Nicknamed the Windy City, Second City and City of the Big Shoulders, Chicago also has been called the "most American of American cities." Find your Chicago, Illinois, ancestors with our guide to genealogy research in the city.
Nicknamed the Windy City, Second City and City of the Big Shoulders, Chicago also has been called the "most American of American cities." Indeed, it has come to represent many things that are truly American: jazz, the skyscraper, and most important, a can-do spirit in the face of hardship. One unfortunate event in particular, the Great Fire of 1871, often presents an obstacle to family historians. But there's still a vast array of genealogy resources at your disposal, so let's channel your indomitable Chicago ancestors and uncover their uniquely American stories.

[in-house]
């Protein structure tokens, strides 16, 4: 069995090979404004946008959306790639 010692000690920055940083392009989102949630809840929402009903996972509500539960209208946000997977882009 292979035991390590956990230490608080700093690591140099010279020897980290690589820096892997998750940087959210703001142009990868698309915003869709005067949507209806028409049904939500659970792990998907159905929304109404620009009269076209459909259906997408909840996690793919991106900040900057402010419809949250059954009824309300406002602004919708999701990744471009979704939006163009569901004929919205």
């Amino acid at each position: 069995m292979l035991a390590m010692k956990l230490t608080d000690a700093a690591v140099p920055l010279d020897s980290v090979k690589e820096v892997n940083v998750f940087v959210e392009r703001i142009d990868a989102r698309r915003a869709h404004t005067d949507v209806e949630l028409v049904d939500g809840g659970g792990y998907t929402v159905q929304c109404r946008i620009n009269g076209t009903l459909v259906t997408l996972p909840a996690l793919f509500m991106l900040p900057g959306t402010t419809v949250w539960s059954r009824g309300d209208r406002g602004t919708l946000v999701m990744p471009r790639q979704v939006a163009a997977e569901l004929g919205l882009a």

Bright lights, big city
In 1673, French-Canadians Louis Joliet and Father Jacques Marquette explored the area. Jean Baptiste Point du Sable, the earliest nonindigenous settler, arrived in the 1780s; by 1833, Chicago was incorporated with 350 residents. In 1840, with a population topping 4,000, Chicago was becoming a transportation hub linking the eastern and western United States. Its expanding infrastructure also fed the explosive growth: Not only did the city raise its grade several feet, it also reversed the flow of the Chicago River in 1900.